The Theory of Light and Matter, By Andrew Porter

Moving moments of truth
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The Independent Culture

Skin, the ninth story in Andrew Porter's quietly affecting debut, is a perfect summation of his concerns and gifts. A young couple lie hopelessly in the arms of love, drinking iced tea during an April of unseasonable heat. Then, in a paragraph, the reality of their future encroaches upon them, unbidden. It is a powerful, direct and resonant story, and one that encapsulates a collection at once arresting and purposefully charged.

The ten stories in The Theory of Light and Matter are devoted – as so much American short fiction is – to the moment of change, the seemingly unimportant incident that reveals a hidden truth. In "Merkin", for example, two close friends stand dangerously on the cusp of a change in their relationship; in the title story, a woman is caught between the man she loves and an intense infatuation with an older man; while in "Storms", a family gathering threatens to change the relationship between a brother and sister.

These small moments are captured in a kind of hazy precision by his narrators. For the most part, these stories are recollections, reminiscent of the best kind of late-night confessional. The opening sentence of "River Dog" –"It's easy now, after everything that happened to my brother, to say I didn't hate him." – embodies Porter's gift of voice and narrative. These are the tales told after a few too many glasses of wine, or perhaps to a stranger in a bar.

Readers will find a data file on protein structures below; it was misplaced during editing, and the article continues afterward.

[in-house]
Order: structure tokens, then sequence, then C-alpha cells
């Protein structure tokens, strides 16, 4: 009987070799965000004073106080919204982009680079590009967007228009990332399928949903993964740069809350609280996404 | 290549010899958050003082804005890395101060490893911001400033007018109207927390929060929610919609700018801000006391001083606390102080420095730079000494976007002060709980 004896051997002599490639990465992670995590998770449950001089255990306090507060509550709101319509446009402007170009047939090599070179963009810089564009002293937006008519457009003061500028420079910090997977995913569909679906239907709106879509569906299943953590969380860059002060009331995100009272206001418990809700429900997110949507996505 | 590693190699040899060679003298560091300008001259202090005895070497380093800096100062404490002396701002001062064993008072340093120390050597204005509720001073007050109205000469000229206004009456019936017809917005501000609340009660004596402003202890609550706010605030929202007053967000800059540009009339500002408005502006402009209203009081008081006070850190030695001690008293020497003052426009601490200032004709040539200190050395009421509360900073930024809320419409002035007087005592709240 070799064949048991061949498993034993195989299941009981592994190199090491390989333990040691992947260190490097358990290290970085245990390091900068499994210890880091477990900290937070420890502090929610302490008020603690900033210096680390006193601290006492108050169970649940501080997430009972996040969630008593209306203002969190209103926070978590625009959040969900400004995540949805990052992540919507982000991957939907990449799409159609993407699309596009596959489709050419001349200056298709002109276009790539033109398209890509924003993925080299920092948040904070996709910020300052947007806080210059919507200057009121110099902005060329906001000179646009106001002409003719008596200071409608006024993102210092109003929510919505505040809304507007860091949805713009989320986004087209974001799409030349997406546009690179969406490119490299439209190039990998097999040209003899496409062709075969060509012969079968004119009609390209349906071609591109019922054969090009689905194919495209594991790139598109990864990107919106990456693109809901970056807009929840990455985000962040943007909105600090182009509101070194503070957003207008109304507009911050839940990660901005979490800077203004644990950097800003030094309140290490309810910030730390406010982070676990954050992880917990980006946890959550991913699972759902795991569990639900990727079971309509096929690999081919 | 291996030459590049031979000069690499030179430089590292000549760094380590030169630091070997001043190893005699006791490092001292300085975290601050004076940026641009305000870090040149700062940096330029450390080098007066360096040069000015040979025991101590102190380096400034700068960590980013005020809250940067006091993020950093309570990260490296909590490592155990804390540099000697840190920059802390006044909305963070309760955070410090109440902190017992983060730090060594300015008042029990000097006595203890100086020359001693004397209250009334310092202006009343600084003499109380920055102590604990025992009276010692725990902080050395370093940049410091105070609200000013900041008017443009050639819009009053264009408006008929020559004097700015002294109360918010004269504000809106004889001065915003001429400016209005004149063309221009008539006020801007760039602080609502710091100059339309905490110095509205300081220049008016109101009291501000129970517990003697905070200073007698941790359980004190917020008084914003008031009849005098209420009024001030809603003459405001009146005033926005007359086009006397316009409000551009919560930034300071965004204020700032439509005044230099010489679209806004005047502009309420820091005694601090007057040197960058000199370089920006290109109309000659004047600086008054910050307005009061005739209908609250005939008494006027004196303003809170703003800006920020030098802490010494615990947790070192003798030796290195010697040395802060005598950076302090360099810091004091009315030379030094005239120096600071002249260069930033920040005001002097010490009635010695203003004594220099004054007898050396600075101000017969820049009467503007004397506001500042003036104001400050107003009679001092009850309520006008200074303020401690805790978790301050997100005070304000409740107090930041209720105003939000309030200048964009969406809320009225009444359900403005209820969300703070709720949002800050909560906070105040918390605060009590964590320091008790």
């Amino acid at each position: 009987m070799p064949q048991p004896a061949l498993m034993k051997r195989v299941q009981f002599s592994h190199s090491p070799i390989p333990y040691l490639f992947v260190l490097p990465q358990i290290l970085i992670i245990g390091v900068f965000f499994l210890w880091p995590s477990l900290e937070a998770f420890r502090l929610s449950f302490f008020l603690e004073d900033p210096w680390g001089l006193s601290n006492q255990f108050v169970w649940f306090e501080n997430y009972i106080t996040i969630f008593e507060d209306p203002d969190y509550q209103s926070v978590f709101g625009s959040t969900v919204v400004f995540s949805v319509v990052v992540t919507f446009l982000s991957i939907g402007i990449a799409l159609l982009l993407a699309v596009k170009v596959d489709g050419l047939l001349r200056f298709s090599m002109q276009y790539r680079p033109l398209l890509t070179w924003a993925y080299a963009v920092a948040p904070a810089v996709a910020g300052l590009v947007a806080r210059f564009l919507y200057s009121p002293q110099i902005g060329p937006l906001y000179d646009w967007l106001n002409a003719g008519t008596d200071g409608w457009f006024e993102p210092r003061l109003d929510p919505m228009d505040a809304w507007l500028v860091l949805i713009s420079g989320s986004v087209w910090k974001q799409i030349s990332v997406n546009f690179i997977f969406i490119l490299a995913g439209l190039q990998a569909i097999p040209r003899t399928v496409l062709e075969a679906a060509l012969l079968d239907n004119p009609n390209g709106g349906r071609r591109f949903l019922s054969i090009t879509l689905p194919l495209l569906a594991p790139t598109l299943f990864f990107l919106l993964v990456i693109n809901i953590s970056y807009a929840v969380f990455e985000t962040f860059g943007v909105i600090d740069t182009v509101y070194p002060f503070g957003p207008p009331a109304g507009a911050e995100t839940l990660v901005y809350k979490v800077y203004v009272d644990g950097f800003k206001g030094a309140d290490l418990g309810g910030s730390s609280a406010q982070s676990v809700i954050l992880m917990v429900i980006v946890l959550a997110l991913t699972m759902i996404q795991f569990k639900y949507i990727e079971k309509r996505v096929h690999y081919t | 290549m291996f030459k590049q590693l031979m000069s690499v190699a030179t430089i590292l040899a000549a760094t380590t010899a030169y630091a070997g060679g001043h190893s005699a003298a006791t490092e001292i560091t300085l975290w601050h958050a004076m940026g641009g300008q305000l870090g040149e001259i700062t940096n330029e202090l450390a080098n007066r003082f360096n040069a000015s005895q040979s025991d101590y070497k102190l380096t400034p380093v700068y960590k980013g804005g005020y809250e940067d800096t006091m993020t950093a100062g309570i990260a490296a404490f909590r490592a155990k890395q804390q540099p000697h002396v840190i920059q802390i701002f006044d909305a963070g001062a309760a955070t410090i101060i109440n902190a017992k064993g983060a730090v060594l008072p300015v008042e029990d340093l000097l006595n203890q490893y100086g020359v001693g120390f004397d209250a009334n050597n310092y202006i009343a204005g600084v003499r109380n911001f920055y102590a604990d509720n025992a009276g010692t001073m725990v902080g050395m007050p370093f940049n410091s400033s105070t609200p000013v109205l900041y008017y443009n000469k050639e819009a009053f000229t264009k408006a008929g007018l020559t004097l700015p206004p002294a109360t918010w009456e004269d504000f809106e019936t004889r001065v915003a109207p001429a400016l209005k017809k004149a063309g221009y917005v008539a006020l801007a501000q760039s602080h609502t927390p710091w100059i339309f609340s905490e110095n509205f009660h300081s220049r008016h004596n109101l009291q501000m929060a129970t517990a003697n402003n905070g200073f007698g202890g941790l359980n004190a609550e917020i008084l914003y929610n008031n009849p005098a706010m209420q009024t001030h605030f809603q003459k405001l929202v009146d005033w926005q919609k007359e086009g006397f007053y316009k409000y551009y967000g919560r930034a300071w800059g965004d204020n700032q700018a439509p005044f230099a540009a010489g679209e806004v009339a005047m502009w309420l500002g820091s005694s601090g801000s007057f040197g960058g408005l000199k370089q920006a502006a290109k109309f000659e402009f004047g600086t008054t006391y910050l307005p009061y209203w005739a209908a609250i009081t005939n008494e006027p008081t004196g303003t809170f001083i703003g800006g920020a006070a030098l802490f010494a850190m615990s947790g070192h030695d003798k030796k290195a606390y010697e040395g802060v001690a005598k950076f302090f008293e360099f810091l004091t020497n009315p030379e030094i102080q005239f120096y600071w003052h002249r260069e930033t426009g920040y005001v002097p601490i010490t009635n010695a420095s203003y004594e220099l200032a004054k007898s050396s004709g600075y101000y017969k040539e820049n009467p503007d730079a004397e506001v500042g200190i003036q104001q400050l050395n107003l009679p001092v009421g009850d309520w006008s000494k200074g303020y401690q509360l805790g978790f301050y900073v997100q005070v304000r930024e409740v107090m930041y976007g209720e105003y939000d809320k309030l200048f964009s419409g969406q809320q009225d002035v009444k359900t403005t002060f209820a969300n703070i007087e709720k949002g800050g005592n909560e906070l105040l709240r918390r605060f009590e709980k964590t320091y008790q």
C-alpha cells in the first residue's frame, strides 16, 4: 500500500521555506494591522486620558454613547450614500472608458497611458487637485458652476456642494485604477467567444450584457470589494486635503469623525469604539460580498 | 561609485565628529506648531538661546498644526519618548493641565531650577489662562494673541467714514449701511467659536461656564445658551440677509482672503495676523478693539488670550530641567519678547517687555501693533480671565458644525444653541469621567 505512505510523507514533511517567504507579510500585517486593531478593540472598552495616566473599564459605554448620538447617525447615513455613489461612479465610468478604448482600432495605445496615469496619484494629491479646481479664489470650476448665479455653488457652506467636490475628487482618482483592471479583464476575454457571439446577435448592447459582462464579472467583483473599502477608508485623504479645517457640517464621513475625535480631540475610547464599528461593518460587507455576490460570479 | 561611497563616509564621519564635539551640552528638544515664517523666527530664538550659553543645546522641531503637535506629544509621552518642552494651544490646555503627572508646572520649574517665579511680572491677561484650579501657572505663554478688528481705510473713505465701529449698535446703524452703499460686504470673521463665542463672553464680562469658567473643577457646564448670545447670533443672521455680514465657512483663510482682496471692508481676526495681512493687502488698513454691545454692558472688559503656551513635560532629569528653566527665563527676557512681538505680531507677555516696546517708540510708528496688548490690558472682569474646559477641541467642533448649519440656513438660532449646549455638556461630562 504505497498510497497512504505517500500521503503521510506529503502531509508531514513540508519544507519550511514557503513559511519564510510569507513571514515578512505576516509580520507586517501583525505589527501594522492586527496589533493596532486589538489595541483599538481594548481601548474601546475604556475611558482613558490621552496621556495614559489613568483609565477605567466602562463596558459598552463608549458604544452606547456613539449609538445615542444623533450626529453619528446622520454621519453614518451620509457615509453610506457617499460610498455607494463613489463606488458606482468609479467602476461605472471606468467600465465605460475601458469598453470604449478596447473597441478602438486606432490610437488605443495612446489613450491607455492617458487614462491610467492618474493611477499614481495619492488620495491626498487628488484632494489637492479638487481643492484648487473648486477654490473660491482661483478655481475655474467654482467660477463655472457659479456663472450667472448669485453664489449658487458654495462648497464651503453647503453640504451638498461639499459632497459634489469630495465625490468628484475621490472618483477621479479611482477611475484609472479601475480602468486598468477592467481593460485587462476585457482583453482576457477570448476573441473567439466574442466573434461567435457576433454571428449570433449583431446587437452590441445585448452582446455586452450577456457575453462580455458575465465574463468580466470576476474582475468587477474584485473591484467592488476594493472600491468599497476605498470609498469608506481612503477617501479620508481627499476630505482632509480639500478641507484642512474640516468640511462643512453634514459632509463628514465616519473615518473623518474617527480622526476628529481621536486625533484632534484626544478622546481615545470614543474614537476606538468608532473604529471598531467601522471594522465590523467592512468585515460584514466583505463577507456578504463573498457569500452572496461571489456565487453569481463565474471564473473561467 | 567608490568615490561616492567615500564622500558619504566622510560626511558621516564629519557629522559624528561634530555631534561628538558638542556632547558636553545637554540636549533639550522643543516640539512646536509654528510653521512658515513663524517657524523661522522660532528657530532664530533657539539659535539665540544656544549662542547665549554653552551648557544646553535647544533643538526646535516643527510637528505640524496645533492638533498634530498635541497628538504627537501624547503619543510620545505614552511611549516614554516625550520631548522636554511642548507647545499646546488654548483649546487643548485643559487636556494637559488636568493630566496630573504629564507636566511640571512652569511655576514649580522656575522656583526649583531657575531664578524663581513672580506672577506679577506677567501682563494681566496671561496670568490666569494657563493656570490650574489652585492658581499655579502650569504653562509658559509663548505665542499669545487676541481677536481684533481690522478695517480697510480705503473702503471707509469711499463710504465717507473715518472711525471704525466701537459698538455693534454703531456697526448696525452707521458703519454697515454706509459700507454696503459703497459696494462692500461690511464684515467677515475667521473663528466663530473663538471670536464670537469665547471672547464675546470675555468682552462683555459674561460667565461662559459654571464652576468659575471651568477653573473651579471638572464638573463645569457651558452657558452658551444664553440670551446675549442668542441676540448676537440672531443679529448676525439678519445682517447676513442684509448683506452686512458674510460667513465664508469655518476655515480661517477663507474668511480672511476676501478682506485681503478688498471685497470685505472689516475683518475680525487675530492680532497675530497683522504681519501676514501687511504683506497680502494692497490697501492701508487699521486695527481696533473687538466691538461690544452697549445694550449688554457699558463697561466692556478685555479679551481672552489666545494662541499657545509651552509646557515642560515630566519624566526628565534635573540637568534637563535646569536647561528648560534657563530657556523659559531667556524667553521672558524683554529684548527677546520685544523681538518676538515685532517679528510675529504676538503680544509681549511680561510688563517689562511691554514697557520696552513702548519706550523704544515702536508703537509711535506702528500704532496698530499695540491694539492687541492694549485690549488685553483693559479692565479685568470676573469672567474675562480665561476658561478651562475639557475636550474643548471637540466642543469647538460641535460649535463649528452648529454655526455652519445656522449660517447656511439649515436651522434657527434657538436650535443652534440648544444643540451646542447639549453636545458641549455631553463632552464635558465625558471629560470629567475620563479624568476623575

Porter's fiction is peopled by those who have not quite made it; the middle classes who have failed according to their own values. "Azul" – probably the stand-out story – tells of a childless couple who pin all their dreams on a gay foreign-exchange student. The anatomy of a failing romantic relationship – the yearning, the sense of loss – is handled with such subtlety and sensitivity that it felt somewhat a shame that there were more coming-of-age stories than those centred on older characters.

The Theory of Light and Matter is deliberately narrow in its focus; there is little variation here in social standing, in period or setting. This is, however, more than compensated for by Porter's expert control of his subject, and his ability to bring depth to characters who at first seem relatively simple. It's a gift that puts him alongside Wells Tower and David Vann as one of America's most compelling new short-fiction writers.